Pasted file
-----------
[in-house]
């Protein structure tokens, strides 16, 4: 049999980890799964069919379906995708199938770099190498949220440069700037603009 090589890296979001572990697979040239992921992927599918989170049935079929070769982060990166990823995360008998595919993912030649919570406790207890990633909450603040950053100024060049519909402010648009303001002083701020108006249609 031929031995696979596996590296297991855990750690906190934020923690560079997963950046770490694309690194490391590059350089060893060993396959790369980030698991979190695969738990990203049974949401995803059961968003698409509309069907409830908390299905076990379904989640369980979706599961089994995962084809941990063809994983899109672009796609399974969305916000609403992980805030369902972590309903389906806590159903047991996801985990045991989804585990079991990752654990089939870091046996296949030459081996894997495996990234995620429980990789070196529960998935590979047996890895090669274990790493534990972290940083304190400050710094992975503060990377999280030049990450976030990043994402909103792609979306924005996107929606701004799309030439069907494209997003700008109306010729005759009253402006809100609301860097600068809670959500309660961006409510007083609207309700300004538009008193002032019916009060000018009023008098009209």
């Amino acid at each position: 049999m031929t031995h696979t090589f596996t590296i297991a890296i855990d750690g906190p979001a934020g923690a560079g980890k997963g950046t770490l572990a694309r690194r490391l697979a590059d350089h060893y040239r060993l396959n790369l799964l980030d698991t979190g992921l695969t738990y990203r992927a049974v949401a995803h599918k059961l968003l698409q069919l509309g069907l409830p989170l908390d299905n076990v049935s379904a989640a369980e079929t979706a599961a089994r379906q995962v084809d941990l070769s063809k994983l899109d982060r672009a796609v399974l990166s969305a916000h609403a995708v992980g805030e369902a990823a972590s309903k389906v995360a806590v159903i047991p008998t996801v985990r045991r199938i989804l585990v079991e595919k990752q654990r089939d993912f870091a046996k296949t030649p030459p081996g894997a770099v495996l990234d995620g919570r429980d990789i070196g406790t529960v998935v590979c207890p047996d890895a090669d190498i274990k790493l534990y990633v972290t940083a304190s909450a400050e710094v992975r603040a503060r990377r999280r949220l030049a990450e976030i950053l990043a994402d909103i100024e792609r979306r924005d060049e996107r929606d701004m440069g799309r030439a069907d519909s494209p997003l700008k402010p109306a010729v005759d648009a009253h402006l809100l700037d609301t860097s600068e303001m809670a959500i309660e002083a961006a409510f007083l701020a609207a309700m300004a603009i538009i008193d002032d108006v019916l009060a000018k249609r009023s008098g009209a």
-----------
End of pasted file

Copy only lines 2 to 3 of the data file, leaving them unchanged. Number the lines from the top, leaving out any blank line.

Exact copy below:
């Protein structure tokens, strides 16, 4: 049999980890799964069919379906995708199938770099190498949220440069700037603009 090589890296979001572990697979040239992921992927599918989170049935079929070769982060990166990823995360008998595919993912030649919570406790207890990633909450603040950053100024060049519909402010648009303001002083701020108006249609 031929031995696979596996590296297991855990750690906190934020923690560079997963950046770490694309690194490391590059350089060893060993396959790369980030698991979190695969738990990203049974949401995803059961968003698409509309069907409830908390299905076990379904989640369980979706599961089994995962084809941990063809994983899109672009796609399974969305916000609403992980805030369902972590309903389906806590159903047991996801985990045991989804585990079991990752654990089939870091046996296949030459081996894997495996990234995620429980990789070196529960998935590979047996890895090669274990790493534990972290940083304190400050710094992975503060990377999280030049990450976030990043994402909103792609979306924005996107929606701004799309030439069907494209997003700008109306010729005759009253402006809100609301860097600068809670959500309660961006409510007083609207309700300004538009008193002032019916009060000018009023008098009209």
């Amino acid at each position: 049999m031929t031995h696979t090589f596996t590296i297991a890296i855990d750690g906190p979001a934020g923690a560079g980890k997963g950046t770490l572990a694309r690194r490391l697979a590059d350089h060893y040239r060993l396959n790369l799964l980030d698991t979190g992921l695969t738990y990203r992927a049974v949401a995803h599918k059961l968003l698409q069919l509309g069907l409830p989170l908390d299905n076990v049935s379904a989640a369980e079929t979706a599961a089994r379906q995962v084809d941990l070769s063809k994983l899109d982060r672009a796609v399974l990166s969305a916000h609403a995708v992980g805030e369902a990823a972590s309903k389906v995360a806590v159903i047991p008998t996801v985990r045991r199938i989804l585990v079991e595919k990752q654990r089939d993912f870091a046996k296949t030649p030459p081996g894997a770099v495996l990234d995620g919570r429980d990789i070196g406790t529960v998935v590979c207890p047996d890895a090669d190498i274990k790493l534990y990633v972290t940083a304190s909450a400050e710094v992975r603040a503060r990377r999280r949220l030049a990450e976030i950053l990043a994402d909103i100024e792609r979306r924005d060049e996107r929606d701004m440069g799309r030439a069907d519909s494209p997003l700008k402010p109306a010729v005759d648009a009253h402006l809100l700037d609301t860097s600068e303001m809670a959500i309660e002083a961006a409510f007083l701020a609207a309700m300004a603009i538009i008193d002032d108006v019916l009060a000018k249609r009023s008098g009209a």